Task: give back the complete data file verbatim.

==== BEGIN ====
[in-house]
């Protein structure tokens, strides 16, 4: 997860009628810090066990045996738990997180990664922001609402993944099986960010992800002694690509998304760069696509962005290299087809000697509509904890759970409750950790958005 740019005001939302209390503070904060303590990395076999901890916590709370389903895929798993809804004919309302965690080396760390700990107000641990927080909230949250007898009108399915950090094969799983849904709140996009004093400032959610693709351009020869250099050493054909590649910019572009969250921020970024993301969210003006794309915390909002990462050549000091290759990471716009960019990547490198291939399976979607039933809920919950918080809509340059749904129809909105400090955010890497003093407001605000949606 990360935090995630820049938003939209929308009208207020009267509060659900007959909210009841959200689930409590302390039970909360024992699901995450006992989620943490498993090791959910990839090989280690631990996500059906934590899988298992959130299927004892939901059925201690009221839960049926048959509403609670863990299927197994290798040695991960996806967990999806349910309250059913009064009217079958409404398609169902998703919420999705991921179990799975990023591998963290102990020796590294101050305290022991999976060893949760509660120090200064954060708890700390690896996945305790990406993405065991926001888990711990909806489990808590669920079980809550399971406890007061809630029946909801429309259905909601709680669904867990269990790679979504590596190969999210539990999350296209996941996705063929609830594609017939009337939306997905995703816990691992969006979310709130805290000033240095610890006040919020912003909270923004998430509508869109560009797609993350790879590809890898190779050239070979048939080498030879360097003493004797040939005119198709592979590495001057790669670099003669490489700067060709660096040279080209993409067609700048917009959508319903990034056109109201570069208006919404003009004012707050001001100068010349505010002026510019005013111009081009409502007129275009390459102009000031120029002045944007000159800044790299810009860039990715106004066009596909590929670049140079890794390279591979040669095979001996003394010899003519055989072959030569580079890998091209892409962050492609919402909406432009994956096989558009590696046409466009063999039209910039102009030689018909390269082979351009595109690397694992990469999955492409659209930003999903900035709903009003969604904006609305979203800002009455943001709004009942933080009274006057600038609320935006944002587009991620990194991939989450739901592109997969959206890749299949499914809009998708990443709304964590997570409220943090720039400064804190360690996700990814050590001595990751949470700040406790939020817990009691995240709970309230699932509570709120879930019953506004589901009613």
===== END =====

[in-house]
């Protein structure tokens, strides 16, 4: 997860009628810090066990045996738990997180990664922001609402993944099986960010992800002694690509998304760069696509962005290299087809000697509509904890759970409750950790958005 740019005001939302209390503070904060303590990395076999901890916590709370389903895929798993809804004919309302965690080396760390700990107000641990927080909230949250007898009108399915950090094969799983849904709140996009004093400032959610693709351009020869250099050493054909590649910019572009969250921020970024993301969210003006794309915390909002990462050549000091290759990471716009960019990547490198291939399976979607039933809920919950918080809509340059749904129809909105400090955010890497003093407001605000949606 990360935090995630820049938003939209929308009208207020009267509060659900007959909210009841959200689930409590302390039970909360024992699901995450006992989620943490498993090791959910990839090989280690631990996500059906934590899988298992959130299927004892939901059925201690009221839960049926048959509403609670863990299927197994290798040695991960996806967990999806349910309250059913009064009217079958409404398609169902998703919420999705991921179990799975990023591998963290102990020796590294101050305290022991999976060893949760509660120090200064954060708890700390690896996945305790990406993405065991926001888990711990909806489990808590669920079980809550399971406890007061809630029946909801429309259905909601709680669904867990269990790679979504590596190969999210539990999350296209996941996705063929609830594609017939009337939306997905995703816990691992969006979310709130805290000033240095610890006040919020912003909270923004998430509508869109560009797609993350790879590809890898190779050239070979048939080498030879360097003493004797040939005119198709592979590495001057790669670099003669490489700067060709660096040279080209993409067609700048917009959508319903990034056109109201570069208006919404003009004012707050001001100068010349505010002026510019005013111009081009409502007129275009390459102009000031120029002045944007000159800044790299810009860039990715106004066009596909590929670049140079890794390279591979040669095979001996003394010899003519055989072959030569580079890998091209892409962050492609919402909406432009994956096989558009590696046409466009063999039209910039102009030689018909390269082979351009595109690397694992990469999955492409659209930003999903900035709903009003969604904006609305979203800002009455943001709004009942933080009274006057600038609320935006944002587009991620990194991939989450739901592109997969959206890749299949499914809009998708990443709304964590997570409220943090720039400064804190360690996700990814050590001595990751949470700040406790939020817990009691995240709970309230699932509570709120879930019953506004589901009613």